Defendant Rincon Sabroso is a restaurant located at 86-28 Roosevelt Avenue, Jackson Heights, New York -- an area within TWCNYC's franchise. According to TWCNYC's records, Rincon Sabroso subscribed to TWCNYC for basic cable on July 21, 1995. However, from the commencement of its subscription, Rincon Sabroso failed to pay the approximately $ 75 monthly fee. TWCNYC thus disconnected service to Rincon Sabroso for non-payment on October 25, 1995 and has not provided authorized cable television service to that location since that time. TWCNYC records also show that Rincon Sabroso did not request or provide payment for pay-per-view services on August 19, 1995; nor did it request or receive authorization to display the Event publicly.
On August 19, 1995 at approximately 10:20 p.m., ACI investigators Ron Betterly and Edward Kling entered Rincon Sabroso and observed approximately seventy-five (75) people watching the Boxing Event on a television set above the bar. (Affidavit of Ron Betterly, sworn to November 21, 1996, at P 4, 5). The investigators also saw approximately twenty (20) people standing outside the establishment, viewing the Event through a window, and they observed that Rincon Sabroso did not charge a cover fee on that evening. (Id. at P 4, 6). The investigators did not see any advertising of the Event. (Id. at P 4).
Plaintiff seeks the maximum statutory damages of $ 10,000 pursuant to 47 U.S.C. § 605(e)(3)(C)(I)(II) or, in the alternative, $ 10,000 pursuant to 47 U.S.C. § 553(c)(3)(A), for Rincon Sabroso's one documented violation. In addition, plaintiff seeks an additional damage award of up to $ 100,000 under section 605(e)(3)(C)(ii), or up to an additional $ 50,000 pursuant to section 553(c)(3)(B), plus reasonable attorney's fees and costs.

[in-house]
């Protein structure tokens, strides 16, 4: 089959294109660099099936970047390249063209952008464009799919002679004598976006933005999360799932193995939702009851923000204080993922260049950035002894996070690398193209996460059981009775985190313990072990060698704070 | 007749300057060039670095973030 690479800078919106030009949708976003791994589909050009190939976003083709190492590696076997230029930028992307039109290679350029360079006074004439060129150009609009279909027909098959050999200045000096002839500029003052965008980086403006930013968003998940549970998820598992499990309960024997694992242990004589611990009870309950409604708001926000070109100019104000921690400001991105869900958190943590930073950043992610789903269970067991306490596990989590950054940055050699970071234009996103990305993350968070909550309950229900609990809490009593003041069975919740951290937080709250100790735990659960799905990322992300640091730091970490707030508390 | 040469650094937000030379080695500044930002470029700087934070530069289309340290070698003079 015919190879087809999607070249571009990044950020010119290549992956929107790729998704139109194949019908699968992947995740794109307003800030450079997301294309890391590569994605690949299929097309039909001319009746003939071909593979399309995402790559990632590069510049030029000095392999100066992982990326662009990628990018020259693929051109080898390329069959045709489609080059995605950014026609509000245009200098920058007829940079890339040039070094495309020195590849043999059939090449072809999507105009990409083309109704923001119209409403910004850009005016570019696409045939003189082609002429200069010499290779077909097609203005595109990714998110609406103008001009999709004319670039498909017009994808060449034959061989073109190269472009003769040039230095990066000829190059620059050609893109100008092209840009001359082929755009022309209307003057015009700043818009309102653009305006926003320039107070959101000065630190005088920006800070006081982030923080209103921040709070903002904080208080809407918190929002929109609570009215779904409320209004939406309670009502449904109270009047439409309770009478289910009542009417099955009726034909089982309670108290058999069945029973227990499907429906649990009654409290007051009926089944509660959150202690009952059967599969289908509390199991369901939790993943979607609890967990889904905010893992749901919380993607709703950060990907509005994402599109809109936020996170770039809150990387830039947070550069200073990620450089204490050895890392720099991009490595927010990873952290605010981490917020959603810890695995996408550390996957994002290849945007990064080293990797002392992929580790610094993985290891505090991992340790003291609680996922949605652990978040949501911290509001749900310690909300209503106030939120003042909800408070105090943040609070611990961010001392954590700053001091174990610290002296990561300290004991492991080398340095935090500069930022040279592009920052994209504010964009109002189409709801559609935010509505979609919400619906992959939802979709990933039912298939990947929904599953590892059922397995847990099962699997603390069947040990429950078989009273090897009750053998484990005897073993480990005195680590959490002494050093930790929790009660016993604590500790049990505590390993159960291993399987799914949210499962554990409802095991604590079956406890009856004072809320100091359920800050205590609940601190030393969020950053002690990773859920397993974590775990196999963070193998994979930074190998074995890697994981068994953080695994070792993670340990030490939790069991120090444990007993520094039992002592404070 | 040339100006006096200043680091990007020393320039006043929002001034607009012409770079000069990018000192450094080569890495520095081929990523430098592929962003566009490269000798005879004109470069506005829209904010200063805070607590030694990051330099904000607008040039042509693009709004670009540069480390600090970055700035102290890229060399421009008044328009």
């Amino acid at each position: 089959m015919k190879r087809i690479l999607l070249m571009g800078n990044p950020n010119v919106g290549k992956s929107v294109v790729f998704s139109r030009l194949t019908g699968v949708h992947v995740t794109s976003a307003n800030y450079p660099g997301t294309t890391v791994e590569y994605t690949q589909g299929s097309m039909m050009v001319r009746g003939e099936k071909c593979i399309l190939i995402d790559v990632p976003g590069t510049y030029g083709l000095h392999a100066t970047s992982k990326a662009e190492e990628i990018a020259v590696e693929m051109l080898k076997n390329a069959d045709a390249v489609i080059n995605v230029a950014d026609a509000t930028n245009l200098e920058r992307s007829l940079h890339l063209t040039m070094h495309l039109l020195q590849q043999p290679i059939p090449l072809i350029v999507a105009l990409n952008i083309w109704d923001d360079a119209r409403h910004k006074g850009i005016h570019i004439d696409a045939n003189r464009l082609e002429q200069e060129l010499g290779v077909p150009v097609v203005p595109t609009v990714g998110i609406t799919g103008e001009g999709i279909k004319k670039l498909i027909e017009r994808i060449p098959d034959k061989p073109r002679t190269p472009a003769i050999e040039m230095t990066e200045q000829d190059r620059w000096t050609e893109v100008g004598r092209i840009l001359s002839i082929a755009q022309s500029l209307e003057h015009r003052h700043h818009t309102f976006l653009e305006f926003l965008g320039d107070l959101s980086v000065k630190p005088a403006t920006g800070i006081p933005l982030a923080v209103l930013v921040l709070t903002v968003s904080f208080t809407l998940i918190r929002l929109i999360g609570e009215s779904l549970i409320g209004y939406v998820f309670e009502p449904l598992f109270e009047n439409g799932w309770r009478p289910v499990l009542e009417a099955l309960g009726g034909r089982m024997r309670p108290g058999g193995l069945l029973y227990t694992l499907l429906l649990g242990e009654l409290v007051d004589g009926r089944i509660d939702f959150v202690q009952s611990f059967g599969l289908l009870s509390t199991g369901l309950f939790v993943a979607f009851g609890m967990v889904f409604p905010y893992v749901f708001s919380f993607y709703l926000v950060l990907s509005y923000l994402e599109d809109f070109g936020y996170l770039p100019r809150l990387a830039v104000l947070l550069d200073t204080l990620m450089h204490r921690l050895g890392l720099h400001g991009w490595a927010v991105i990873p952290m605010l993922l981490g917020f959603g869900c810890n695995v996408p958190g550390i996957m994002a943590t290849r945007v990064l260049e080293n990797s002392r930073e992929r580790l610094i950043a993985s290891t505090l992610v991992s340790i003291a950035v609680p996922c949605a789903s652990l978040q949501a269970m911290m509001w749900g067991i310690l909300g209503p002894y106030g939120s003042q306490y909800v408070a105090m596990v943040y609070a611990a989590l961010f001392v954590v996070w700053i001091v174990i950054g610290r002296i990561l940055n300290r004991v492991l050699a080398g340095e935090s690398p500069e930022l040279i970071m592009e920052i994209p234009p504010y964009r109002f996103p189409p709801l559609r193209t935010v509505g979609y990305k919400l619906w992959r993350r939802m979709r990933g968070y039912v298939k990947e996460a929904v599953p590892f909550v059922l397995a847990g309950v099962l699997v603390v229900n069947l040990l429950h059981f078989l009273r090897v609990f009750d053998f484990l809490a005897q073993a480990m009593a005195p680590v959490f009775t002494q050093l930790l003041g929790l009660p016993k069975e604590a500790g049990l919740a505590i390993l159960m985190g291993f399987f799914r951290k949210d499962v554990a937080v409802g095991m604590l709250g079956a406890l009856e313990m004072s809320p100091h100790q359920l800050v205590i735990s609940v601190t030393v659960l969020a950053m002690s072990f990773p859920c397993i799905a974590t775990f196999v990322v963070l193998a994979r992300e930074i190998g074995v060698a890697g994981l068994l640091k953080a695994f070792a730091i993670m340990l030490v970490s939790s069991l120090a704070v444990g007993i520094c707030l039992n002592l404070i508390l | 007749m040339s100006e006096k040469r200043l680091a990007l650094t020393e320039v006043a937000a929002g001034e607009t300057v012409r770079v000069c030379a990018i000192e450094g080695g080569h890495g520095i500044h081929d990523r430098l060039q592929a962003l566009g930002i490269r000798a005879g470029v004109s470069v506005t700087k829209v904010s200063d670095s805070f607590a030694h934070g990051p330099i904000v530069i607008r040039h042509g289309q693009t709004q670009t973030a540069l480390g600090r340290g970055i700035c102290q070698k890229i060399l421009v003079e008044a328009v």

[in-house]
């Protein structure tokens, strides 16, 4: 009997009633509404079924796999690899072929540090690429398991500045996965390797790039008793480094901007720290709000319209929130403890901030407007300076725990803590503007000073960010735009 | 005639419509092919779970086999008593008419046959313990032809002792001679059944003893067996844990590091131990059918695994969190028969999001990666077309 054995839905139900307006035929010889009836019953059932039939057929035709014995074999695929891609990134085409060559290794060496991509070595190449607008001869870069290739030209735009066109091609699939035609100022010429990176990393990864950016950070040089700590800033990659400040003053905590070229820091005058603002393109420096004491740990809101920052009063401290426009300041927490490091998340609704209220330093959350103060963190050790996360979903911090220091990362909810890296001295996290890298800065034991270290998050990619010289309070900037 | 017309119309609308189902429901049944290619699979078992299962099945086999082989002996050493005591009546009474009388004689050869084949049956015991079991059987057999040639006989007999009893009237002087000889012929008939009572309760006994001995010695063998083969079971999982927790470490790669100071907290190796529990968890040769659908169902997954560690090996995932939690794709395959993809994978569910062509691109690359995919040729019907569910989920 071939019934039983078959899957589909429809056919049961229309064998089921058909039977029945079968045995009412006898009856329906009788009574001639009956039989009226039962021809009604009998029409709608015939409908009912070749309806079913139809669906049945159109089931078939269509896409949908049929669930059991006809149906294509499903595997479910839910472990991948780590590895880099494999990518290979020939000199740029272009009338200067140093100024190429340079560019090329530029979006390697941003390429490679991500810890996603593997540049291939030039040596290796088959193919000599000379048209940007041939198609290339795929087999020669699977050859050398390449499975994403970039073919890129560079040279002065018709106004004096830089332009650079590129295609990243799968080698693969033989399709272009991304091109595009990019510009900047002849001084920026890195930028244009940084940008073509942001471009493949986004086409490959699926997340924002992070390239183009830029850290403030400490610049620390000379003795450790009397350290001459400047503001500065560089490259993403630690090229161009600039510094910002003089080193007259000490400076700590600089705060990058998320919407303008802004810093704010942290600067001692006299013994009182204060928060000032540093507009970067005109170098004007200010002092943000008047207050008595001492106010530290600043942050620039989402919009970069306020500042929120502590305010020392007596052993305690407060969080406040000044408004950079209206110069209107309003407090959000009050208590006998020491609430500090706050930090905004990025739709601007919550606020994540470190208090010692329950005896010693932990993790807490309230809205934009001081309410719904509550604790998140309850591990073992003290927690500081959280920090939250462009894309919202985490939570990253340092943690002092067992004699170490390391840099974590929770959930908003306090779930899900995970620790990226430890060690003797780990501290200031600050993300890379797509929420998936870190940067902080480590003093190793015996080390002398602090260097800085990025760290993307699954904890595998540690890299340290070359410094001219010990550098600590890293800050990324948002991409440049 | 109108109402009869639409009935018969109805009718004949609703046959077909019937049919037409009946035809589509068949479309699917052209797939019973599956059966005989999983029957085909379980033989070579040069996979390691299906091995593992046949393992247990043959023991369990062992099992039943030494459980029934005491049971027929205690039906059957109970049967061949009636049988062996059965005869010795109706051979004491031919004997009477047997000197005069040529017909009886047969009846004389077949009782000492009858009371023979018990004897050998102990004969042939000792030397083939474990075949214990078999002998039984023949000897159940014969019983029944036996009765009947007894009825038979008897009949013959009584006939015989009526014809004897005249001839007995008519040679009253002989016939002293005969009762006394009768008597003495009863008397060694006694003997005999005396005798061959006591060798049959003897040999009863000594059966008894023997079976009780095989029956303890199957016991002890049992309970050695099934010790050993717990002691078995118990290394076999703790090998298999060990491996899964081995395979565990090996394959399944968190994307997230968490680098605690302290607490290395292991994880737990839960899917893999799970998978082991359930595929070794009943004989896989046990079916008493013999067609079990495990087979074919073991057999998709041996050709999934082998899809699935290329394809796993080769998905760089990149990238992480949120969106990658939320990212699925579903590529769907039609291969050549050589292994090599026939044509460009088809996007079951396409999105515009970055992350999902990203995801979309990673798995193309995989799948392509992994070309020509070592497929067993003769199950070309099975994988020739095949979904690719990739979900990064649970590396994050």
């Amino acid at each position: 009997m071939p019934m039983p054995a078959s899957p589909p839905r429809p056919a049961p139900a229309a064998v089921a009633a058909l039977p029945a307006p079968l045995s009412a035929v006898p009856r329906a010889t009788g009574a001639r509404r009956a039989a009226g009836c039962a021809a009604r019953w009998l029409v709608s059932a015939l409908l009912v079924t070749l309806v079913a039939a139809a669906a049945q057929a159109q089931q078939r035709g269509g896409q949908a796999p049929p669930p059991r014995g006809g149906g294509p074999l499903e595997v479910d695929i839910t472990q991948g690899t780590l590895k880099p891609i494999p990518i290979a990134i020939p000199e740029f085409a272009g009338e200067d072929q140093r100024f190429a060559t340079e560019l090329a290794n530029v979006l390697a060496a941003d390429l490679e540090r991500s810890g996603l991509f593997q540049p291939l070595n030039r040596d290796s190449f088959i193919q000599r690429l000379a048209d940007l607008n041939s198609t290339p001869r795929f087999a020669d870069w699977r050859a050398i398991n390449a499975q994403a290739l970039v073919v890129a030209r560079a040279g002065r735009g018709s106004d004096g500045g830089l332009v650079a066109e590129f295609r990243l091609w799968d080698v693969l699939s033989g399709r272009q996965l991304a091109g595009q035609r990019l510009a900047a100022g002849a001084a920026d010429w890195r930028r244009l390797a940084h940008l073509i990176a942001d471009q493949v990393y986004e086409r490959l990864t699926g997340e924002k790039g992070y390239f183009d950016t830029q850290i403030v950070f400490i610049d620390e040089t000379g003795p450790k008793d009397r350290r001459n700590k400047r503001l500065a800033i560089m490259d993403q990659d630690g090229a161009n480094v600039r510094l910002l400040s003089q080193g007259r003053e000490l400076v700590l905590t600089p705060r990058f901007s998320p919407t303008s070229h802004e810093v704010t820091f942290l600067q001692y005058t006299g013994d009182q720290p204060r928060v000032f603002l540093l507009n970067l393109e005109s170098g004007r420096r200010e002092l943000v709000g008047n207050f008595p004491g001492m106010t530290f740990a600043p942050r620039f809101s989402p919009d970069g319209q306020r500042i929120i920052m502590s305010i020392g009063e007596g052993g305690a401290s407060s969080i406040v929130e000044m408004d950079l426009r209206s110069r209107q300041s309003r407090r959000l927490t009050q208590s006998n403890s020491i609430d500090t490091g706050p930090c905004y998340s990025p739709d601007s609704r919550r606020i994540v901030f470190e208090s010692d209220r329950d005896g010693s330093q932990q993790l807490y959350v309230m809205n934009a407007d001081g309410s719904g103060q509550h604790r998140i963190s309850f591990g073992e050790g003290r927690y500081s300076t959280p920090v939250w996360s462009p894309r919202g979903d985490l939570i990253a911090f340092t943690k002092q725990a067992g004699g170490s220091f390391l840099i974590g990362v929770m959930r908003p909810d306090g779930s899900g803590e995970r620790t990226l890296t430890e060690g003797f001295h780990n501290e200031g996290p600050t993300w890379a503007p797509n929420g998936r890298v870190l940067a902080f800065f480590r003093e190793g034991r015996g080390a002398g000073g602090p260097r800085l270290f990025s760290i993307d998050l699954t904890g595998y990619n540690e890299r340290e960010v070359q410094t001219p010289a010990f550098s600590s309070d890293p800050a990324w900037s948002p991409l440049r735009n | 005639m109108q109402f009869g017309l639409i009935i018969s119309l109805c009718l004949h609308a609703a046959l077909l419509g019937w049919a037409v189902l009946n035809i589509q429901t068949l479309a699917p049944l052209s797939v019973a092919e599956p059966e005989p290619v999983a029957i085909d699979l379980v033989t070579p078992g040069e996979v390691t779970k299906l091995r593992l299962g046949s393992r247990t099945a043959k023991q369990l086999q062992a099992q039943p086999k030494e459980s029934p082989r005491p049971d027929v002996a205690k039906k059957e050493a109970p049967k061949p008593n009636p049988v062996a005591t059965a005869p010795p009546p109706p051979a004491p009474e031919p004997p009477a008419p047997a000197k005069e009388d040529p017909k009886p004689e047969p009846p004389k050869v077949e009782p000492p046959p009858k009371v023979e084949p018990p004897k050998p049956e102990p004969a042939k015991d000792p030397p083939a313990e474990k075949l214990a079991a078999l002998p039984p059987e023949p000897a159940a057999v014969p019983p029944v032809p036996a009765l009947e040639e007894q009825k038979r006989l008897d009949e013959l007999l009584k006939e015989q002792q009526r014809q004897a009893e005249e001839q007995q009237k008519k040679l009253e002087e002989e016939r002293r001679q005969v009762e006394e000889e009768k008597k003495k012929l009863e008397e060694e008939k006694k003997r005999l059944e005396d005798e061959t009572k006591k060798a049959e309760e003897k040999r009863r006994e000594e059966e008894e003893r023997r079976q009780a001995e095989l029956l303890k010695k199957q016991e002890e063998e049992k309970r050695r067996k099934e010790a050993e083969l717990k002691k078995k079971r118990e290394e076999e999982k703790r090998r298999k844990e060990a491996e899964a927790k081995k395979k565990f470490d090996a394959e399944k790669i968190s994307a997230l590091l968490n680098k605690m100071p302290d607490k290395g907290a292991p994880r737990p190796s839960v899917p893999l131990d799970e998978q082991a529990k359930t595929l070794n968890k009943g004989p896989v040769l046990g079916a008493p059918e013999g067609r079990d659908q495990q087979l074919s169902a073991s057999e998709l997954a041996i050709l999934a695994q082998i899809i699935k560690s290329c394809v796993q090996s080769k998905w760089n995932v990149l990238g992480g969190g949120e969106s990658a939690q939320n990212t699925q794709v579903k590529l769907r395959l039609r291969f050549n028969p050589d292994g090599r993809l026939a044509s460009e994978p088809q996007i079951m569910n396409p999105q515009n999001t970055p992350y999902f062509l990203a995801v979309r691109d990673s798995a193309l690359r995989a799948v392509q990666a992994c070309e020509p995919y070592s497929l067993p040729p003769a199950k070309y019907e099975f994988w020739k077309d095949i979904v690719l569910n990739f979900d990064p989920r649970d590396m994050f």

Plaintiff requests an award under either 47 U.S.C. § 605 or 47 U.S.C. § 553. While both statutes allow the aggrieved party to elect to recover either actual damages and lost profits, or statutory damages (see 47 U.S.C. §§ 605(e)(3)(C)(I)(I) and 553(c)(3)(A)), section 605 contains a more severe statutory damages provision. Specifically, 47 U.S.C. § 553(c)(3)(A)(ii) allows an aggrieved party to recover statutory damages for "all violations involved in the action, in a sum not less than $ 250 or more than $ 10,000 as the court considers just," while 47 U.S.C. § 605(e)(3)(C)(I)(II) allows for statutory damages for "each violation of subsection (a) of this section . . . in a sum of not less than $ 1,000 or more than $ 10,000, as the court considers just. . . ."
Jurisprudence regarding the application of these two statutes has been in flux. However, the Second Circuit has held that where a defendant is found to have violated both statutes, the court should award damages pursuant to 47 U.S.C. § 605. International Cablevision, Inc. v. Sykes, 997 F.2d 998, 1007 (2d Cir. 1993). See also Time Warner Cable of New York City v. U.S. Cable T.V., Inc., 920 F. Supp. 321, 329 (E.D.N.Y. 1996). Accordingly, analysis of the two statutes and the relevant precedent is warranted.
47 U.S.C. § 553, which applies specifically to the "unauthorized reception of cable services," provides:
No person shall intercept or receive or assist in intercepting or receiving any communications service offered over a cable system, unless specifically authorized to do so by a cable operator or as may otherwise be specifically authorized by law.
On its face, section 553 clearly applies to this case. Alternatively, 47 U.S.C. § 605(a) applies to "communication by wire or radio" and provides:
No person not being entitled thereto shall receive or assist in receiving any interstate or foreign communication by radio and use such communication (or any information therein contained) for his own benefit or for the benefit of another not entitled thereto.